Top European Rabbi Voices Alarm as Antisemitic Incidents in Germany Reportedly Jump Threefold
The number of antisemitic incidents in Germany jumped threefold in 2015, the Times of London reported on Tuesday.
According to the report — which cited German Justice Ministry data obtained by the Munich-based Süddeutsche Zeitung newspaper — there were 2,083 cases of “attacks on Jews, Jewish property and hate speech against Jews” last year, up from 691 the previous year.
In a statement made in response to the report, Rabbi Pinchas Goldschmidt — president of the Conference of European Rabbis — said, “We are in a new era of antisemitism globally. There is a rejection of mainstream politics and we need to be aware of the waves of antisemitism sweeping across Europe. As a society we must take measures to reject antisemitism and ensure that it does not become a new norm.”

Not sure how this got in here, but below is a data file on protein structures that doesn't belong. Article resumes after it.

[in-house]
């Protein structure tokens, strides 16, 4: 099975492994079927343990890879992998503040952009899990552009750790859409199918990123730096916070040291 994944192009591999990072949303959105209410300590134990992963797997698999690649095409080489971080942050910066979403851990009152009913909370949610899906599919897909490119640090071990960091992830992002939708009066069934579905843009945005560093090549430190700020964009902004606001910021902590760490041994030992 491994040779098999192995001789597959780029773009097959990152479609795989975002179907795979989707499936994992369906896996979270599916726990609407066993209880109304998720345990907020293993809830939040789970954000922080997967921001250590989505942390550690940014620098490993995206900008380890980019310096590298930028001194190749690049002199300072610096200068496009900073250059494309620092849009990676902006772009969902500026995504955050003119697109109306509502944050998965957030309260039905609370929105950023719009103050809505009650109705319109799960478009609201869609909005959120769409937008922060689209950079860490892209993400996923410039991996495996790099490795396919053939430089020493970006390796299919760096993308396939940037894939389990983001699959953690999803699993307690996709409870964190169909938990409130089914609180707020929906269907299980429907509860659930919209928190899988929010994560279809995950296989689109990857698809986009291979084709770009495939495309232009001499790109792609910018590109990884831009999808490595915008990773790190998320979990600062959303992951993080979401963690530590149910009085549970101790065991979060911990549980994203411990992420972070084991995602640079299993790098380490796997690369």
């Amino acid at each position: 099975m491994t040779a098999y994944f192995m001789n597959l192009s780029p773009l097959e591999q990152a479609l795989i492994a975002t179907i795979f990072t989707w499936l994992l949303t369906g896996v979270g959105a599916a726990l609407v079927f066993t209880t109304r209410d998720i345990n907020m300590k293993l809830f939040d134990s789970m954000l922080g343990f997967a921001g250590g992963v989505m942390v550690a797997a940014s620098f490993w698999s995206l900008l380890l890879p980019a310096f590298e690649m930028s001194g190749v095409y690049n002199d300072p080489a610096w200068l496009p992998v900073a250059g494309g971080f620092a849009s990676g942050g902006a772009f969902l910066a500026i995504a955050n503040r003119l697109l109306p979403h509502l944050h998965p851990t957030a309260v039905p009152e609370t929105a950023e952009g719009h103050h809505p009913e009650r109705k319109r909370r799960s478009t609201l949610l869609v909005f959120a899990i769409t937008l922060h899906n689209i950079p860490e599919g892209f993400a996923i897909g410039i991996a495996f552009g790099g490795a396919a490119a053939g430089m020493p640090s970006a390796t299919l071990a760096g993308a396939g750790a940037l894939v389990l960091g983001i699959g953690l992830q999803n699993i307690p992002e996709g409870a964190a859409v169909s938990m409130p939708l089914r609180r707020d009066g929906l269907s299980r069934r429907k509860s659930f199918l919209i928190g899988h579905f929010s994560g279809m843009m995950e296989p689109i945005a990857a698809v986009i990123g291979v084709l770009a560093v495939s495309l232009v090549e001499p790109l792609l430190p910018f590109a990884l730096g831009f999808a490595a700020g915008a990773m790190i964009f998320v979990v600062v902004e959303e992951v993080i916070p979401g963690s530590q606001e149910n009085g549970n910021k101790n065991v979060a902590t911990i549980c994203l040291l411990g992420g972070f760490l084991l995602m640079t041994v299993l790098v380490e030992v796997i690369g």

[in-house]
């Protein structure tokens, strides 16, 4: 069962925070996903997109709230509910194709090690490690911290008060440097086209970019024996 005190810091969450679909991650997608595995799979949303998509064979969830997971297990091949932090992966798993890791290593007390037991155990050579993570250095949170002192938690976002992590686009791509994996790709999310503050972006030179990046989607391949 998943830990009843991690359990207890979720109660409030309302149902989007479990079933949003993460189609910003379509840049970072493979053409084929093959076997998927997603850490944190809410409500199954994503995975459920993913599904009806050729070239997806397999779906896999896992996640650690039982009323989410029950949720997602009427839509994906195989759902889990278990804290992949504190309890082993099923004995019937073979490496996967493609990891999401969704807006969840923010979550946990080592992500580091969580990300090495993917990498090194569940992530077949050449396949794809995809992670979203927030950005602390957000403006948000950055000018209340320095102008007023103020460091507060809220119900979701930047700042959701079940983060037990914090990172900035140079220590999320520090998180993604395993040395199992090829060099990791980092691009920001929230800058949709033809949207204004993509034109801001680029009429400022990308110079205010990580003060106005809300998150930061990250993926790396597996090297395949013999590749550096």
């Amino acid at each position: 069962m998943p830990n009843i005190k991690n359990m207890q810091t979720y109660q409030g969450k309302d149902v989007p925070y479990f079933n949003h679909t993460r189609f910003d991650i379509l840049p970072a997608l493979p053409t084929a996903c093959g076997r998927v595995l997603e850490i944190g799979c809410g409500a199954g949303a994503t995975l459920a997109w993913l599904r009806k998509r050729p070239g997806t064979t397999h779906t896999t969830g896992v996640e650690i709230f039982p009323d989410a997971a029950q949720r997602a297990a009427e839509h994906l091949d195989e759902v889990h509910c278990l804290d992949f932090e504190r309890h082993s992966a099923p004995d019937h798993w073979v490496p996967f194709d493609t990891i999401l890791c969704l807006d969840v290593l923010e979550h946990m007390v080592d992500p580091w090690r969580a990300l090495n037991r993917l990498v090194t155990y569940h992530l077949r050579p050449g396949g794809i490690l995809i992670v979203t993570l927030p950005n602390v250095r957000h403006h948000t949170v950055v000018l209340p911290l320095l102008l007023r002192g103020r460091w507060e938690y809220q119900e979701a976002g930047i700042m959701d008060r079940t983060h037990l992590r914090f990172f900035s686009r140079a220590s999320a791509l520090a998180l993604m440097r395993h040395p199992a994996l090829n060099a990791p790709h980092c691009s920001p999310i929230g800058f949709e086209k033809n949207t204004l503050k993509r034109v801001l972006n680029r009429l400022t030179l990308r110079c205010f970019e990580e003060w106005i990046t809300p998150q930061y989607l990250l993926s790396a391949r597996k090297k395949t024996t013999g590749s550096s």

The data, the report said, was compiled as part of the German Justice Ministry’s first-ever nationwide analysis of xenophobic and far-right crime.
Overall, the data showed there were 24,600 criminal cases in Germany in 2015 involving xenophobic or far-right motives.
In September, as reported by The Algemeiner, a German Jewish leader called the dramatic success of the new far-right populist Alternative for Germany (AfD) party in local elections in a northeastern German state “a nightmare come true.”
And, as reported by The Algemeiner in August, the ongoing rise in support for far-right parties across Europe has widely been attributed to the Syrian refugee crisis, escalating Islamic terrorism and dissatisfaction with political elites.
“The refugee crisis speaks to a fear of aliens taking the native land,” Cas Mudde, a Dutch political scientist and an associate professor at the University of Georgia’s School for Public and International Affairs, said. “Authoritarianism is a reaction to the terrorism, and the connection made between refugees and terrorism. Populism plays into the European Union and its inability to deal with terrorism and the refugee crisis.”